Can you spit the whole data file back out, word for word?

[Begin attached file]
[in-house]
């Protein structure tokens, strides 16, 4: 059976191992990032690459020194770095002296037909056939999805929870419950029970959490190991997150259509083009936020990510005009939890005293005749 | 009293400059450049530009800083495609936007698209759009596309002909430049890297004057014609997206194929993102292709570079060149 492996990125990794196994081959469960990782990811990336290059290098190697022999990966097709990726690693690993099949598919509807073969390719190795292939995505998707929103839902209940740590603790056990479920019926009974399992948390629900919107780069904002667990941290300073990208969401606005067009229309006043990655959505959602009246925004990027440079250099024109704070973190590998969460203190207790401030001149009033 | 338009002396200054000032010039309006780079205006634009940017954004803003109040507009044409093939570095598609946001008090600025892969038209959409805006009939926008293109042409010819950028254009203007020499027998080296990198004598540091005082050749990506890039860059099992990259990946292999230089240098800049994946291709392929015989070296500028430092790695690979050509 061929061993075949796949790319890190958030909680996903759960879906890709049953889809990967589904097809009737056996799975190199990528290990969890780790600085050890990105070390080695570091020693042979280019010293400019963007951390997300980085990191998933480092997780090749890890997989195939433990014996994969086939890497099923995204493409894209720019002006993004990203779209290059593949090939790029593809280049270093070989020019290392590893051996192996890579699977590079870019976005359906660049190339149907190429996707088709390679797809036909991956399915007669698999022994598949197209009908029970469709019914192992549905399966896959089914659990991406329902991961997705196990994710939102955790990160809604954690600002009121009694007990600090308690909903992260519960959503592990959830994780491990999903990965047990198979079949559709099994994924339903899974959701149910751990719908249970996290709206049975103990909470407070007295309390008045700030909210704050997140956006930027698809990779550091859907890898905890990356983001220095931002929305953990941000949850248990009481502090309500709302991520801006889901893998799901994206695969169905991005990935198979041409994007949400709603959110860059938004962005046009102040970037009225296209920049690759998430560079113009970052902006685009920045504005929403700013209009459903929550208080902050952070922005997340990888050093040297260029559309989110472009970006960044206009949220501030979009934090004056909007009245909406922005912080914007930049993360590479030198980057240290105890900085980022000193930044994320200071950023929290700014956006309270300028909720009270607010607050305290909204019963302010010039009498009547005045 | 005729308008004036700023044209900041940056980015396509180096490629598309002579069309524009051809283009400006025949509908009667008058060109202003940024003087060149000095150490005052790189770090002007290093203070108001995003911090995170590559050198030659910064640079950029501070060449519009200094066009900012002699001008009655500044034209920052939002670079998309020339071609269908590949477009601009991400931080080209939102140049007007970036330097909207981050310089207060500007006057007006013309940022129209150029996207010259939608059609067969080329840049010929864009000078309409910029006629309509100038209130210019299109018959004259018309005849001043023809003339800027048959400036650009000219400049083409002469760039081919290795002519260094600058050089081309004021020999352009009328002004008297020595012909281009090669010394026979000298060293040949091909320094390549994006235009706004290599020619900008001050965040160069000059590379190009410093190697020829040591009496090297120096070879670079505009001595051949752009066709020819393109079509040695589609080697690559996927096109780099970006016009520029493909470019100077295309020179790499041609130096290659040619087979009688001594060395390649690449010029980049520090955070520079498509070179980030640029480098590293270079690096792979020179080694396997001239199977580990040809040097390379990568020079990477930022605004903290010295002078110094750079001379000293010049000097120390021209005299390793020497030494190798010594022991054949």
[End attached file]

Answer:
[in-house]
């Protein structure tokens, strides 16, 4: 059976191992990032690459020194770095002296037909056939999805929870419950029970959490190991997150259509083009936020990510005009939890005293005749 | 009293400059450049530009800083495609936007698209759009596309002909430049890297004057014609997206194929993102292709570079060149 492996990125990794196994081959469960990782990811990336290059290098190697022999990966097709990726690693690993099949598919509807073969390719190795292939995505998707929103839902209940740590603790056990479920019926009974399992948390629900919107780069904002667990941290300073990208969401606005067009229309006043990655959505959602009246925004990027440079250099024109704070973190590998969460203190207790401030001149009033 | 338009002396200054000032010039309006780079205006634009940017954004803003109040507009044409093939570095598609946001008090600025892969038209959409805006009939926008293109042409010819950028254009203007020499027998080296990198004598540091005082050749990506890039860059099992990259990946292999230089240098800049994946291709392929015989070296500028430092790695690979050509 061929061993075949796949790319890190958030909680996903759960879906890709049953889809990967589904097809009737056996799975190199990528290990969890780790600085050890990105070390080695570091020693042979280019010293400019963007951390997300980085990191998933480092997780090749890890997989195939433990014996994969086939890497099923995204493409894209720019002006993004990203779209290059593949090939790029593809280049270093070989020019290392590893051996192996890579699977590079870019976005359906660049190339149907190429996707088709390679797809036909991956399915007669698999022994598949197209009908029970469709019914192992549905399966896959089914659990991406329902991961997705196990994710939102955790990160809604954690600002009121009694007990600090308690909903992260519960959503592990959830994780491990999903990965047990198979079949559709099994994924339903899974959701149910751990719908249970996290709206049975103990909470407070007295309390008045700030909210704050997140956006930027698809990779550091859907890898905890990356983001220095931002929305953990941000949850248990009481502090309500709302991520801006889901893998799901994206695969169905991005990935198979041409994007949400709603959110860059938004962005046009102040970037009225296209920049690759998430560079113009970052902006685009920045504005929403700013209009459903929550208080902050952070922005997340990888050093040297260029559309989110472009970006960044206009949220501030979009934090004056909007009245909406922005912080914007930049993360590479030198980057240290105890900085980022000193930044994320200071950023929290700014956006309270300028909720009270607010607050305290909204019963302010010039009498009547005045 | 005729308008004036700023044209900041940056980015396509180096490629598309002579069309524009051809283009400006025949509908009667008058060109202003940024003087060149000095150490005052790189770090002007290093203070108001995003911090995170590559050198030659910064640079950029501070060449519009200094066009900012002699001008009655500044034209920052939002670079998309020339071609269908590949477009601009991400931080080209939102140049007007970036330097909207981050310089207060500007006057007006013309940022129209150029996207010259939608059609067969080329840049010929864009000078309409910029006629309509100038209130210019299109018959004259018309005849001043023809003339800027048959400036650009000219400049083409002469760039081919290795002519260094600058050089081309004021020999352009009328002004008297020595012909281009090669010394026979000298060293040949091909320094390549994006235009706004290599020619900008001050965040160069000059590379190009410093190697020829040591009496090297120096070879670079505009001595051949752009066709020819393109079509040695589609080697690559996927096109780099970006016009520029493909470019100077295309020179790499041609130096290659040619087979009688001594060395390649690449010029980049520090955070520079498509070179980030640029480098590293270079690096792979020179080694396997001239199977580990040809040097390379990568020079990477930022605004903290010295002078110094750079001379000293010049000097120390021209005299390793020497030494190798010594022991054949």